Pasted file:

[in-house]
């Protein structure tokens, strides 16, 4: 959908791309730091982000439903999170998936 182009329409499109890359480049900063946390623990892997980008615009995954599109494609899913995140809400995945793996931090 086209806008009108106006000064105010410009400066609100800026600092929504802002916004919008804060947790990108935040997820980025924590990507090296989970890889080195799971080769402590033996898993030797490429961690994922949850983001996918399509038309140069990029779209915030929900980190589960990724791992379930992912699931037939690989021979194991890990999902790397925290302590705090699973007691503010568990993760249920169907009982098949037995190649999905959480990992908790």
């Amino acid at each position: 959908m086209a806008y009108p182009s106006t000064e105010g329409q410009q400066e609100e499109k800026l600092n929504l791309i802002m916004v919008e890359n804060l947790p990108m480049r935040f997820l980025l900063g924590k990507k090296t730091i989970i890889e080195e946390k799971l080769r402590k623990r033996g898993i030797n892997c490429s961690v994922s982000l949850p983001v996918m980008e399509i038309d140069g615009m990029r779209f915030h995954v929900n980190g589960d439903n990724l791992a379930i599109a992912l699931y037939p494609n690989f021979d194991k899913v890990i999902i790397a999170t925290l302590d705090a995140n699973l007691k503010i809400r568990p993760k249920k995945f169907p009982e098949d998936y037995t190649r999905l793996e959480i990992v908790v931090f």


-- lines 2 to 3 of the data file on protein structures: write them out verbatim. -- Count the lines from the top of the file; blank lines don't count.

């Protein structure tokens, strides 16, 4: 959908791309730091982000439903999170998936 182009329409499109890359480049900063946390623990892997980008615009995954599109494609899913995140809400995945793996931090 086209806008009108106006000064105010410009400066609100800026600092929504802002916004919008804060947790990108935040997820980025924590990507090296989970890889080195799971080769402590033996898993030797490429961690994922949850983001996918399509038309140069990029779209915030929900980190589960990724791992379930992912699931037939690989021979194991890990999902790397925290302590705090699973007691503010568990993760249920169907009982098949037995190649999905959480990992908790």
């Amino acid at each position: 959908m086209a806008y009108p182009s106006t000064e105010g329409q410009q400066e609100e499109k800026l600092n929504l791309i802002m916004v919008e890359n804060l947790p990108m480049r935040f997820l980025l900063g924590k990507k090296t730091i989970i890889e080195e946390k799971l080769r402590k623990r033996g898993i030797n892997c490429s961690v994922s982000l949850p983001v996918m980008e399509i038309d140069g615009m990029r779209f915030h995954v929900n980190g589960d439903n990724l791992a379930i599109a992912l699931y037939p494609n690989f021979d194991k899913v890990i999902i790397a999170t925290l302590d705090a995140n699973l007691k503010i809400r568990p993760k249920k995945f169907p009982e098949d998936y037995t190649r999905l793996e959480i990992v908790v931090f």